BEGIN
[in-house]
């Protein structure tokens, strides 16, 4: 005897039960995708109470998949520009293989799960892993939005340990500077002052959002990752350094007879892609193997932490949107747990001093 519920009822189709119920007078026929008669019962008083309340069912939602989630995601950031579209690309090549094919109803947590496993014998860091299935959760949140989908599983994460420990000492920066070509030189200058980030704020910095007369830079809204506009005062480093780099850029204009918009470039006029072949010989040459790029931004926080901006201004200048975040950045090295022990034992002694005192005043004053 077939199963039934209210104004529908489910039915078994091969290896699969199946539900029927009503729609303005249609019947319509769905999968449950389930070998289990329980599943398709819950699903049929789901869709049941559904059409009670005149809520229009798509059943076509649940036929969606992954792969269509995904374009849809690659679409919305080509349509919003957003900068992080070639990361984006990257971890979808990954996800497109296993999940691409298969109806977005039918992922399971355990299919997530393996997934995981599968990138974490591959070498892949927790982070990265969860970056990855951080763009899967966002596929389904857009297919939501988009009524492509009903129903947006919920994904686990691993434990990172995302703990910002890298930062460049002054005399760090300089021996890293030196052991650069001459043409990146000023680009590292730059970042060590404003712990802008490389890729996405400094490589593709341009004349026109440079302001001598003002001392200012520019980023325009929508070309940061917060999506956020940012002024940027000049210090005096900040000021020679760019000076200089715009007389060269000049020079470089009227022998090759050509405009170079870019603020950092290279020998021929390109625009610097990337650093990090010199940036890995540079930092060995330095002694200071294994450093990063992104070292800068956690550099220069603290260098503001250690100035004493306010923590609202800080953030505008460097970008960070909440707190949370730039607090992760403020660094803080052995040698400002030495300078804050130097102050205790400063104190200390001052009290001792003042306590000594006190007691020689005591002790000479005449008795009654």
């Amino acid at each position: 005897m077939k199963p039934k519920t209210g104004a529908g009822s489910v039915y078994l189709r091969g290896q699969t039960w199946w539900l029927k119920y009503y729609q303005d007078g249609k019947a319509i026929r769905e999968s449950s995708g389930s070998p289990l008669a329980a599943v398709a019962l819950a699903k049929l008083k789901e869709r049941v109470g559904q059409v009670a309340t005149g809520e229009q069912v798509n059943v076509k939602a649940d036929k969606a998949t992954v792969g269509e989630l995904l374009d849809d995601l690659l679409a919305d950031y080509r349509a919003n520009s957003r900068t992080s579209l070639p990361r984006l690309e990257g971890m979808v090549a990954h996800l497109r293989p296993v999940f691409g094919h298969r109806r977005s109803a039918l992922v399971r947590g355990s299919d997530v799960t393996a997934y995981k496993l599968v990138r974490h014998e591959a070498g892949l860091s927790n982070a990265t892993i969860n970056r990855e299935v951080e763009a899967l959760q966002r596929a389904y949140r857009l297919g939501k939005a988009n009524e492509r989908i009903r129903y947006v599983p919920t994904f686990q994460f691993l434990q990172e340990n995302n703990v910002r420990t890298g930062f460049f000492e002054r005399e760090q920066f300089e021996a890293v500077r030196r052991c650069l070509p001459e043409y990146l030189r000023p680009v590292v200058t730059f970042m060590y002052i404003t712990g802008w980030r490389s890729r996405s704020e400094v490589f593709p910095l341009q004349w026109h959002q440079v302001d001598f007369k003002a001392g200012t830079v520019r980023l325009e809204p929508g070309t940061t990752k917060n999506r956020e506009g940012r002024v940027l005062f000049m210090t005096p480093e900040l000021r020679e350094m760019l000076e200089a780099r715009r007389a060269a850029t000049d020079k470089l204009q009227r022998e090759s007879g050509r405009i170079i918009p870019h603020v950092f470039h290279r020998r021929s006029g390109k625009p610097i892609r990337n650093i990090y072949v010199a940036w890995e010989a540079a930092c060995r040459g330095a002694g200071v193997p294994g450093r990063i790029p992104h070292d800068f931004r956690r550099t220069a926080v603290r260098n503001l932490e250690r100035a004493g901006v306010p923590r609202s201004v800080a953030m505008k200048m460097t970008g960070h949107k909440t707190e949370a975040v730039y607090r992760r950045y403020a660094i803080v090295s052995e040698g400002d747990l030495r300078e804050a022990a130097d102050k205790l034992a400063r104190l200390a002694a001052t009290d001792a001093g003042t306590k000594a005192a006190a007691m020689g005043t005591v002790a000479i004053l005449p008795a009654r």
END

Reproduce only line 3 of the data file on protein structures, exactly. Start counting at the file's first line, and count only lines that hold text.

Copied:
């Amino acid at each position: 005897m077939k199963p039934k519920t209210g104004a529908g009822s489910v039915y078994l189709r091969g290896q699969t039960w199946w539900l029927k119920y009503y729609q303005d007078g249609k019947a319509i026929r769905e999968s449950s995708g389930s070998p289990l008669a329980a599943v398709a019962l819950a699903k049929l008083k789901e869709r049941v109470g559904q059409v009670a309340t005149g809520e229009q069912v798509n059943v076509k939602a649940d036929k969606a998949t992954v792969g269509e989630l995904l374009d849809d995601l690659l679409a919305d950031y080509r349509a919003n520009s957003r900068t992080s579209l070639p990361r984006l690309e990257g971890m979808v090549a990954h996800l497109r293989p296993v999940f691409g094919h298969r109806r977005s109803a039918l992922v399971r947590g355990s299919d997530v799960t393996a997934y995981k496993l599968v990138r974490h014998e591959a070498g892949l860091s927790n982070a990265t892993i969860n970056r990855e299935v951080e763009a899967l959760q966002r596929a389904y949140r857009l297919g939501k939005a988009n009524e492509r989908i009903r129903y947006v599983p919920t994904f686990q994460f691993l434990q990172e340990n995302n703990v910002r420990t890298g930062f460049f000492e002054r005399e760090q920066f300089e021996a890293v500077r030196r052991c650069l070509p001459e043409y990146l030189r000023p680009v590292v200058t730059f970042m060590y002052i404003t712990g802008w980030r490389s890729r996405s704020e400094v490589f593709p910095l341009q004349w026109h959002q440079v302001d001598f007369k003002a001392g200012t830079v520019r980023l325009e809204p929508g070309t940061t990752k917060n999506r956020e506009g940012r002024v940027l005062f000049m210090t005096p480093e900040l000021r020679e350094m760019l000076e200089a780099r715009r007389a060269a850029t000049d020079k470089l204009q009227r022998e090759s007879g050509r405009i170079i918009p870019h603020v950092f470039h290279r020998r021929s006029g390109k625009p610097i892609r990337n650093i990090y072949v010199a940036w890995e010989a540079a930092c060995r040459g330095a002694g200071v193997p294994g450093r990063i790029p992104h070292d800068f931004r956690r550099t220069a926080v603290r260098n503001l932490e250690r100035a004493g901006v306010p923590r609202s201004v800080a953030m505008k200048m460097t970008g960070h949107k909440t707190e949370a975040v730039y607090r992760r950045y403020a660094i803080v090295s052995e040698g400002d747990l030495r300078e804050a022990a130097d102050k205790l034992a400063r104190l200390a002694a001052t009290d001792a001093g003042t306590k000594a005192a006190a007691m020689g005043t005591v002790a000479i004053l005449p008795a009654r």